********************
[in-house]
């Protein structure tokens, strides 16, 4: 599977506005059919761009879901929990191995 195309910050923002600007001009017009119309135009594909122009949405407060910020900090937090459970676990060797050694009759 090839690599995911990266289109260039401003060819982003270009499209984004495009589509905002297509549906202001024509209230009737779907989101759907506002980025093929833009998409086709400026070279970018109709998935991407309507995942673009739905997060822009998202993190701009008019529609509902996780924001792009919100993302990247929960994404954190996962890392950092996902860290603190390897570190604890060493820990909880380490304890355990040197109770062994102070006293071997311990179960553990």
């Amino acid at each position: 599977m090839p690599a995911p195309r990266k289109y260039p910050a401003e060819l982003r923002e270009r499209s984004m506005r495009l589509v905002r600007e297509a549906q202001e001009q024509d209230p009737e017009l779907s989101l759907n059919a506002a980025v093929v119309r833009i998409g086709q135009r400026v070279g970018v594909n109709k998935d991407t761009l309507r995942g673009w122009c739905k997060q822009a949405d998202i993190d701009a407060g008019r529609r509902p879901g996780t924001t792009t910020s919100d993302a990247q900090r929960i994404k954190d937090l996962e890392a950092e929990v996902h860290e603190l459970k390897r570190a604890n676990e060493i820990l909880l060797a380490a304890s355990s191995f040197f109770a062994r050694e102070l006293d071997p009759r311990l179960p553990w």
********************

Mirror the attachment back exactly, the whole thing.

[in-house]
């Protein structure tokens, strides 16, 4: 599977506005059919761009879901929990191995 195309910050923002600007001009017009119309135009594909122009949405407060910020900090937090459970676990060797050694009759 090839690599995911990266289109260039401003060819982003270009499209984004495009589509905002297509549906202001024509209230009737779907989101759907506002980025093929833009998409086709400026070279970018109709998935991407309507995942673009739905997060822009998202993190701009008019529609509902996780924001792009919100993302990247929960994404954190996962890392950092996902860290603190390897570190604890060493820990909880380490304890355990040197109770062994102070006293071997311990179960553990």
């Amino acid at each position: 599977m090839p690599a995911p195309r990266k289109y260039p910050a401003e060819l982003r923002e270009r499209s984004m506005r495009l589509v905002r600007e297509a549906q202001e001009q024509d209230p009737e017009l779907s989101l759907n059919a506002a980025v093929v119309r833009i998409g086709q135009r400026v070279g970018v594909n109709k998935d991407t761009l309507r995942g673009w122009c739905k997060q822009a949405d998202i993190d701009a407060g008019r529609r509902p879901g996780t924001t792009t910020s919100d993302a990247q900090r929960i994404k954190d937090l996962e890392a950092e929990v996902h860290e603190l459970k390897r570190a604890n676990e060493i820990l909880l060797a380490a304890s355990s191995f040197f109770a062994r050694e102070l006293d071997p009759r311990l179960p553990w």